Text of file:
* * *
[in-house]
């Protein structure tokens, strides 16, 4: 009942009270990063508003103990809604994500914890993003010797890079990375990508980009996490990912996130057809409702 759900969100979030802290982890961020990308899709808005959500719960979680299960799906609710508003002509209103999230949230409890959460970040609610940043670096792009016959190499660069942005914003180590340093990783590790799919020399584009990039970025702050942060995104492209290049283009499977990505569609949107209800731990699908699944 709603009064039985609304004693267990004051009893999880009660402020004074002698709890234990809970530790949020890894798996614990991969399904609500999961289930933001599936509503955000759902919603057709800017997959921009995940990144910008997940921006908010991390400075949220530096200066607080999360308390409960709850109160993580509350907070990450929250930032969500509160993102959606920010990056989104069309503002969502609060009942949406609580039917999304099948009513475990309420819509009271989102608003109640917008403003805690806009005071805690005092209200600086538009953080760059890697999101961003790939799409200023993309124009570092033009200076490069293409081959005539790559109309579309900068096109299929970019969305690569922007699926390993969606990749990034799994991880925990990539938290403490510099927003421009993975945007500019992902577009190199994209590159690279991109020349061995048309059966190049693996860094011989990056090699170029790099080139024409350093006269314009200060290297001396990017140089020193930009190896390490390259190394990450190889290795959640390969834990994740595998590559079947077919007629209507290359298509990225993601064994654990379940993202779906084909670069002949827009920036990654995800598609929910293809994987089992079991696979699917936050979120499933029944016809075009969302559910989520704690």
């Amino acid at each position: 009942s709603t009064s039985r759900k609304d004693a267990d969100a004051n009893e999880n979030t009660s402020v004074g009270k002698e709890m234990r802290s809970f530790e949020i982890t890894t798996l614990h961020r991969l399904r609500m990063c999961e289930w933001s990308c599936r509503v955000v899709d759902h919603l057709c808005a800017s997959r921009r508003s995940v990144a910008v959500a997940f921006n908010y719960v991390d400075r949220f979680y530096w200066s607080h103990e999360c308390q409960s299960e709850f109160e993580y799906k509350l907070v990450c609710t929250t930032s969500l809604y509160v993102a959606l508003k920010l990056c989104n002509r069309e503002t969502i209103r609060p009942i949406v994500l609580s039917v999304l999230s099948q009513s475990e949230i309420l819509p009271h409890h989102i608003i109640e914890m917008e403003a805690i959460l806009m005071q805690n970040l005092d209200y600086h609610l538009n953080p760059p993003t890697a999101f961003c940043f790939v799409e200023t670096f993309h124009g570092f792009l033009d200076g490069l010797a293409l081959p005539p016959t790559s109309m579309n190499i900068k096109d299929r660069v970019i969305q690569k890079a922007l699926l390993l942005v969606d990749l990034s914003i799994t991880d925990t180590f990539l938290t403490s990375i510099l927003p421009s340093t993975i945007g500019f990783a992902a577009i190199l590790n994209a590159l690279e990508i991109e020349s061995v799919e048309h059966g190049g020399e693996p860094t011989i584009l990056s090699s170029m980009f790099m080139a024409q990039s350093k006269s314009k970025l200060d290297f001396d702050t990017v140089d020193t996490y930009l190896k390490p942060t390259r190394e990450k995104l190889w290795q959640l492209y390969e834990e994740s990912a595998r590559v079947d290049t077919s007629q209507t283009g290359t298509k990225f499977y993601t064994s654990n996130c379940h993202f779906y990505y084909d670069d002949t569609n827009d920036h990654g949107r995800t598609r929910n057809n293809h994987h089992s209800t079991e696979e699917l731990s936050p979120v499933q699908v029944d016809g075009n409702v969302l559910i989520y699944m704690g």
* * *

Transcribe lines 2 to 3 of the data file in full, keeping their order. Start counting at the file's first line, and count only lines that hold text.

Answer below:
């Protein structure tokens, strides 16, 4: 009942009270990063508003103990809604994500914890993003010797890079990375990508980009996490990912996130057809409702 759900969100979030802290982890961020990308899709808005959500719960979680299960799906609710508003002509209103999230949230409890959460970040609610940043670096792009016959190499660069942005914003180590340093990783590790799919020399584009990039970025702050942060995104492209290049283009499977990505569609949107209800731990699908699944 709603009064039985609304004693267990004051009893999880009660402020004074002698709890234990809970530790949020890894798996614990991969399904609500999961289930933001599936509503955000759902919603057709800017997959921009995940990144910008997940921006908010991390400075949220530096200066607080999360308390409960709850109160993580509350907070990450929250930032969500509160993102959606920010990056989104069309503002969502609060009942949406609580039917999304099948009513475990309420819509009271989102608003109640917008403003805690806009005071805690005092209200600086538009953080760059890697999101961003790939799409200023993309124009570092033009200076490069293409081959005539790559109309579309900068096109299929970019969305690569922007699926390993969606990749990034799994991880925990990539938290403490510099927003421009993975945007500019992902577009190199994209590159690279991109020349061995048309059966190049693996860094011989990056090699170029790099080139024409350093006269314009200060290297001396990017140089020193930009190896390490390259190394990450190889290795959640390969834990994740595998590559079947077919007629209507290359298509990225993601064994654990379940993202779906084909670069002949827009920036990654995800598609929910293809994987089992079991696979699917936050979120499933029944016809075009969302559910989520704690």
């Amino acid at each position: 009942s709603t009064s039985r759900k609304d004693a267990d969100a004051n009893e999880n979030t009660s402020v004074g009270k002698e709890m234990r802290s809970f530790e949020i982890t890894t798996l614990h961020r991969l399904r609500m990063c999961e289930w933001s990308c599936r509503v955000v899709d759902h919603l057709c808005a800017s997959r921009r508003s995940v990144a910008v959500a997940f921006n908010y719960v991390d400075r949220f979680y530096w200066s607080h103990e999360c308390q409960s299960e709850f109160e993580y799906k509350l907070v990450c609710t929250t930032s969500l809604y509160v993102a959606l508003k920010l990056c989104n002509r069309e503002t969502i209103r609060p009942i949406v994500l609580s039917v999304l999230s099948q009513s475990e949230i309420l819509p009271h409890h989102i608003i109640e914890m917008e403003a805690i959460l806009m005071q805690n970040l005092d209200y600086h609610l538009n953080p760059p993003t890697a999101f961003c940043f790939v799409e200023t670096f993309h124009g570092f792009l033009d200076g490069l010797a293409l081959p005539p016959t790559s109309m579309n190499i900068k096109d299929r660069v970019i969305q690569k890079a922007l699926l390993l942005v969606d990749l990034s914003i799994t991880d925990t180590f990539l938290t403490s990375i510099l927003p421009s340093t993975i945007g500019f990783a992902a577009i190199l590790n994209a590159l690279e990508i991109e020349s061995v799919e048309h059966g190049g020399e693996p860094t011989i584009l990056s090699s170029m980009f790099m080139a024409q990039s350093k006269s314009k970025l200060d290297f001396d702050t990017v140089d020193t996490y930009l190896k390490p942060t390259r190394e990450k995104l190889w290795q959640l492209y390969e834990e994740s990912a595998r590559v079947d290049t077919s007629q209507t283009g290359t298509k990225f499977y993601t064994s654990n996130c379940h993202f779906y990505y084909d670069d002949t569609n827009d920036h990654g949107r995800t598609r929910n057809n293809h994987h089992s209800t079991e696979e699917l731990s936050p979120v499933q699908v029944d016809g075009n409702v969302l559910i989520y699944m704690g």